In this March 18, 2015, photo, Carla Cristina, 26, poses for a portrait next to her water stand in an open-air crack cocaine market, known as a “cracolandia” or crackland, where users can buy crack, and smoke it in plain sight, day or night, in Rio de Janeiro, Brazil. Carla Cristina sells cups of water with an aluminum seal, which users will transform into makeshift pipes for smoking their crack. (Photo by Felipe Dana/AP Photo)

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In this March 14, 2015 photo, Lucilene Gomes, 44, adjusts her hair in preparation for a portrait, poses for a portrait in an open-air crack cocaine market, known as a “cracolandia” or crackland where users can buy crack, and smoke it in plain sight, day or night, in Rio de Janeiro, Brazil. Gomes posed in a makeshift studio made up of an old chair against a white backdrop illuminated by two small lights. (Photo by Felipe Dana/AP Photo)

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In this March 17, 2015 photo, Anderson Pereira, 23, poses for a portrait in an open-air crack cocaine market, known as a “cracolandia” or crackland, where users can buy crack, and smoke it in plain sight, day or night, in Rio de Janeiro, Brazil. Pereira wears a T-shirt with a message that reads in Portuguese; “Nothing should seem natural”. (Photo by Felipe Dana/AP Photo)

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In this March 17, 2015 photo, Renato Dias, 39, writes in his notebook as he poses for a portrait in an open-air crack cocaine market, known as a “cracolandia” or crackland, where users can buy crack, and smoke it in plain sight, day or night, in Rio de Janeiro, Brazil. Dias, who has been using crack for about 4 years, says he uses his notebook as a form of distraction. He writes about super heroes and dreams of becoming one. (Photo by Felipe Dana/AP Photo)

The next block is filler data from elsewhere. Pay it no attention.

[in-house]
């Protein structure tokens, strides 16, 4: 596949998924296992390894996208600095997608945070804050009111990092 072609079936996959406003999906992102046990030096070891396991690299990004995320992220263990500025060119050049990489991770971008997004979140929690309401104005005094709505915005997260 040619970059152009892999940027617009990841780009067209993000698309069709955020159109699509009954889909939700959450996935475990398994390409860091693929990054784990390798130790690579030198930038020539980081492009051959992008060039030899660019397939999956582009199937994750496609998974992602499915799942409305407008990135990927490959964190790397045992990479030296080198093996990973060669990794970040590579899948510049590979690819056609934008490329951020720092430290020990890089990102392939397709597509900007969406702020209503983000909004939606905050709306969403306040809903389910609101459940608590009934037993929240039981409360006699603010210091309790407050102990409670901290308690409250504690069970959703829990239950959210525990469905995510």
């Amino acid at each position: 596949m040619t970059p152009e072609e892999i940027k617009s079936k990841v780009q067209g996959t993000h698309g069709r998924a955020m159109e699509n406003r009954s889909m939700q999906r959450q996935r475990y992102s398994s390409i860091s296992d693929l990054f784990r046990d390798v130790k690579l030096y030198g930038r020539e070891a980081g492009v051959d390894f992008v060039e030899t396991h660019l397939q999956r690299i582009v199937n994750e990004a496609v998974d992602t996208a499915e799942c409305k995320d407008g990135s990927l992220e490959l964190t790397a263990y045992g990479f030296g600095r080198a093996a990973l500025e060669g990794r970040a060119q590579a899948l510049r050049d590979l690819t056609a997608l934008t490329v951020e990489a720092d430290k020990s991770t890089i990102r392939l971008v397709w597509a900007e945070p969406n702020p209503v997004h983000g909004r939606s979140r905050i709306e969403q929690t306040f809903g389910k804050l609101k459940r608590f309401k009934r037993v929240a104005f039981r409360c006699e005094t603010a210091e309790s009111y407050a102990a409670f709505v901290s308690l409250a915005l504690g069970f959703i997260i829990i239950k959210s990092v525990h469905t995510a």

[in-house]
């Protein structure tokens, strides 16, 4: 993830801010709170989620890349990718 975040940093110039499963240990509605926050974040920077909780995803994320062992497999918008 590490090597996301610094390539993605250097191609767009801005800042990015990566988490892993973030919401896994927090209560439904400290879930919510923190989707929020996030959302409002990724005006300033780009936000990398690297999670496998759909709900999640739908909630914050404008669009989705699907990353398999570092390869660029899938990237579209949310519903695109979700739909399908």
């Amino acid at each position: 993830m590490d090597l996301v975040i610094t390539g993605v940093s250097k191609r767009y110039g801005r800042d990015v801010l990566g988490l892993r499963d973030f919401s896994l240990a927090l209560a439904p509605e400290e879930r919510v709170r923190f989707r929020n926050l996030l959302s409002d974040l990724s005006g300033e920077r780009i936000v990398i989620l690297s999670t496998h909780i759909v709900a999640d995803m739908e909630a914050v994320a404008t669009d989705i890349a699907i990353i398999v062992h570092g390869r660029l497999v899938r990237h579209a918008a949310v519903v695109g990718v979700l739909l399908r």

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In this March 18, 2015 photo, Andrea, better known as Loira, which is the Portuguese word for “blonde”, poses for a portrait in an open-air crack cocaine market, known as a “cracolandia” or crackland where users can buy crack, and smoke it in plain sight, day or night, in Rio de Janeiro, Brazil. Andrea says she is married and has a home, but she keeps returning to crackland to feed her addiction. (Photo by Felipe Dana/AP Photo)

11
In this March 18, 2015 photo, Carla Chris, 35, poses for a portrait in an open-air crack cocaine market, known as a “cracolandia” or crackland where users can buy crack, and smoke it in plain sight, day or night, in Rio de Janeiro, Brazil. Carla Chris, who has been using crack for over 6 years, says getting into crack was easy. What is difficult is finding an opportunity on the outside. But she pushes herself everyday, saying: “Smile because life is beautiful. Jesus loves you and victory is certain. I am capable, prepared and self-sufficient, so I can do for myself”. (Photo by Felipe Dana/AP Photo)